I’ve been trying to imagine the mind of the wolf who saw its mate killed by a human. It has an observing mind too, but without language. However, it had vast levels of conditioning living in nature, socializing with other wolves, and experiences with other animals, including humans. Wolves rarely kill humans. Wolves kill all kinds of other animals. They routinely kill each other. Blakeslee’s book shows that wolves love, feel compassion, and even empathy. But other than their own animalistic language they don’t have our levels of language to abstractly explain reality. That wolf saw it’s mate dead in the snow. For some reason, wolves ignore people, even ones with guns. Wolves in Yellowstone are used to being watched by humans. The pack that showed up to mourn their leader were doing what they do from instinct. It’s revealing to try and imagine what their individual observers experienced.

If you meditate, you’ll learn to distinguish all the components of your consciousness. There are many. We are taught we have five senses. Observing them shows how each plays a role in our conscious awareness. However, if you keep observing carefully, you’ll eventually notice we have more than five senses. Which sense organ feels hunger, thirst, lust, pain, and so on. And some senses are really multiple senses, like our ability to taste. Aren’t awareness of sweet and sour two different senses?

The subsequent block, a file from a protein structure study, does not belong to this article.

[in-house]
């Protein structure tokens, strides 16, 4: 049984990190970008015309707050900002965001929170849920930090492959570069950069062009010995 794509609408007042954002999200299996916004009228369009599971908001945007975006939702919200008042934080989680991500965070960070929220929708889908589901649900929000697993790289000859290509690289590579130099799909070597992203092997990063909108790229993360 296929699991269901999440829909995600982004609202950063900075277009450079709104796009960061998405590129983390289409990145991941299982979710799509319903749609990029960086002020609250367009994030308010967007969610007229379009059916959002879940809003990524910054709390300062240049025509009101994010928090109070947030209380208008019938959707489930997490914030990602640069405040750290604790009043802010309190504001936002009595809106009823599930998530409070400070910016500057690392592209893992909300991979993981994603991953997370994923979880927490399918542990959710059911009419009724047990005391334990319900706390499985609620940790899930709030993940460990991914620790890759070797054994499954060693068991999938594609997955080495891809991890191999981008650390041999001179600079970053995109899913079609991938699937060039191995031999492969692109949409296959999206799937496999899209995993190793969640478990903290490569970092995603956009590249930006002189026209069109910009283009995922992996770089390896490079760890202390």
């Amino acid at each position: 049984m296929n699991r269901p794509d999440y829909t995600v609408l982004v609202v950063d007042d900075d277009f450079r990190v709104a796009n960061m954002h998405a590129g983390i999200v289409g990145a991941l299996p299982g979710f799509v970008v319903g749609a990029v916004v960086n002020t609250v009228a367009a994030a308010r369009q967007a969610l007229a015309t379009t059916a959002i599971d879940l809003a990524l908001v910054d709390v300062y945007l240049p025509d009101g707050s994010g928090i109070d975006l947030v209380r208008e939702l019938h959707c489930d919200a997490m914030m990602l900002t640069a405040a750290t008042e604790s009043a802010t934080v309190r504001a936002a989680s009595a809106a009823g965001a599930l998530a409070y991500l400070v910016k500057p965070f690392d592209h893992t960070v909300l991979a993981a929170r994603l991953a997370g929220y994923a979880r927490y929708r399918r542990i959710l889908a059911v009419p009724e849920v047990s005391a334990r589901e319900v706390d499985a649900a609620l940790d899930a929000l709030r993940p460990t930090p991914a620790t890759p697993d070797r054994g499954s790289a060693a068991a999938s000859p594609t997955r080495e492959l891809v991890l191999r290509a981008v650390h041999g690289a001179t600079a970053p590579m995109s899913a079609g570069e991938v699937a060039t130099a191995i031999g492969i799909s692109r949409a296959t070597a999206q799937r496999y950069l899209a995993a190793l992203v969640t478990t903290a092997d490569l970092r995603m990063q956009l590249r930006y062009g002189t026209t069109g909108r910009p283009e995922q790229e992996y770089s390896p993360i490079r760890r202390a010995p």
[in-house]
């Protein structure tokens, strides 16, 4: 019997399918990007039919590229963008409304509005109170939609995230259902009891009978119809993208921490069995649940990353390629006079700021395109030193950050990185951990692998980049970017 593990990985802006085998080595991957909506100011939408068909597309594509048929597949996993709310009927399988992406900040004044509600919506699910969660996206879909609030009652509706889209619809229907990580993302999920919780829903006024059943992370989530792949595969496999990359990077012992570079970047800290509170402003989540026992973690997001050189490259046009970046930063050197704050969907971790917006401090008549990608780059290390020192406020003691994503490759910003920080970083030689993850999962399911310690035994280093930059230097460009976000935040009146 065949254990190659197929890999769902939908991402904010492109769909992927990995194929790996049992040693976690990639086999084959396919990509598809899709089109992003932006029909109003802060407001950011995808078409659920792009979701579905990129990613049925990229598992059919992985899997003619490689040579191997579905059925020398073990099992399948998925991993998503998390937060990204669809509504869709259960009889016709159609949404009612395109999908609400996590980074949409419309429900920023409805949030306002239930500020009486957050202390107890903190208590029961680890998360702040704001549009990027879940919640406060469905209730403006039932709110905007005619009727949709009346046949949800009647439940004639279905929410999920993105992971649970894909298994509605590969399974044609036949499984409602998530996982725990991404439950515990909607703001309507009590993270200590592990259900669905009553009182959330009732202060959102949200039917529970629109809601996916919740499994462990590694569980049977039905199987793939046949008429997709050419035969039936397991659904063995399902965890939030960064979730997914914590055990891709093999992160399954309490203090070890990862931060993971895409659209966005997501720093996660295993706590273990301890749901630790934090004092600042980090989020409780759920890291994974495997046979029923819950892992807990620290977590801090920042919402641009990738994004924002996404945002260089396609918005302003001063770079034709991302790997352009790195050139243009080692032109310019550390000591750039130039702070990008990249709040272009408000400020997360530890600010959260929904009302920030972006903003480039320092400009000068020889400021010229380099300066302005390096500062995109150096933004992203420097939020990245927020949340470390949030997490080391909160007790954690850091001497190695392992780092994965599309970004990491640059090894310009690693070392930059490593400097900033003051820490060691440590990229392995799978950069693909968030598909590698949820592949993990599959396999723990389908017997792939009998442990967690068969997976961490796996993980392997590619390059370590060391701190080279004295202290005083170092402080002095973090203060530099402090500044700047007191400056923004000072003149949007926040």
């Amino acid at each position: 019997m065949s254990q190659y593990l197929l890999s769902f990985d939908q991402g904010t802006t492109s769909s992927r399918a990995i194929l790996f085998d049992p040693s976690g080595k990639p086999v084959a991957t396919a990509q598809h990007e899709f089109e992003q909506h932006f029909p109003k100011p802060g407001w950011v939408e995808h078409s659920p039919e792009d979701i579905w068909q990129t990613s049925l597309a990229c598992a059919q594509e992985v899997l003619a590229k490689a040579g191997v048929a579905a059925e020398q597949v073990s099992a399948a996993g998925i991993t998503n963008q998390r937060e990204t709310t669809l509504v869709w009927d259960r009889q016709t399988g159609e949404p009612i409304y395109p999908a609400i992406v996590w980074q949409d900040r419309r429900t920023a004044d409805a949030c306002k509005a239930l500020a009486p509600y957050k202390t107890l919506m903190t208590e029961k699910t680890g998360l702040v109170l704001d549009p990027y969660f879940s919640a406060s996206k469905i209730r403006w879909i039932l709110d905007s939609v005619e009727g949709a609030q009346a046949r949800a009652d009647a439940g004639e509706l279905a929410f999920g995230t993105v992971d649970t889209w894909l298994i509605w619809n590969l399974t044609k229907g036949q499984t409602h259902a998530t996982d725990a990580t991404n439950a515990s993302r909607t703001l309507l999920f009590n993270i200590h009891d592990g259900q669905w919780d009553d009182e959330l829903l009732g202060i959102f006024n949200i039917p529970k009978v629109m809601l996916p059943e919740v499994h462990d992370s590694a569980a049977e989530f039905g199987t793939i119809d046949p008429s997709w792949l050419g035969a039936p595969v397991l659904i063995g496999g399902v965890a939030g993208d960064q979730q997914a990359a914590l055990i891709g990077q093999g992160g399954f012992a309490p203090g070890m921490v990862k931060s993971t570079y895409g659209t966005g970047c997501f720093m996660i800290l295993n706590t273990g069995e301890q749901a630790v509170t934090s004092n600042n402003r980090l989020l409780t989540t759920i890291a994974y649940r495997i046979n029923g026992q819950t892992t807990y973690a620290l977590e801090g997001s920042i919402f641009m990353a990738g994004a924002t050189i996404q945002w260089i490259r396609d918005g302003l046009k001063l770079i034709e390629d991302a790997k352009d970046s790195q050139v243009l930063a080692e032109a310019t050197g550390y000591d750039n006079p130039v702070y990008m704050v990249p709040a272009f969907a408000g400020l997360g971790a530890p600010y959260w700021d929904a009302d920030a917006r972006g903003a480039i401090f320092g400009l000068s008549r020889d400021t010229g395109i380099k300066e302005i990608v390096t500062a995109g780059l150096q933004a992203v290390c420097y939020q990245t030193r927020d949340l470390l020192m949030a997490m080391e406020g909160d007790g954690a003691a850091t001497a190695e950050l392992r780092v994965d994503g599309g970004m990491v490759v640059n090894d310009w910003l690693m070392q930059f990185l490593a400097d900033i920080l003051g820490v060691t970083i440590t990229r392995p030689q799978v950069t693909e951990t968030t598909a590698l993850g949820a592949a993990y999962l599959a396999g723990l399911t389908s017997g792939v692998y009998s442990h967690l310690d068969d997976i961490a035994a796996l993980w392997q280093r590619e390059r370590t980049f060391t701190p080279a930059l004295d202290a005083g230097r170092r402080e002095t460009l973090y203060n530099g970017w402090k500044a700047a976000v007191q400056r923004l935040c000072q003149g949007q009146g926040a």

Yet, it always comes back to the observer. We can suffer disease or trauma and the observer remains with the last shred of consciousness. We can lose body parts and senses and the observer remains. We can lose words and memories and the observer remains.

This knowledge leaves me contemplating two things. One is how to build an artificial observer. And two, how to prepare my observer for the dissolution of my own mind and body.

JWH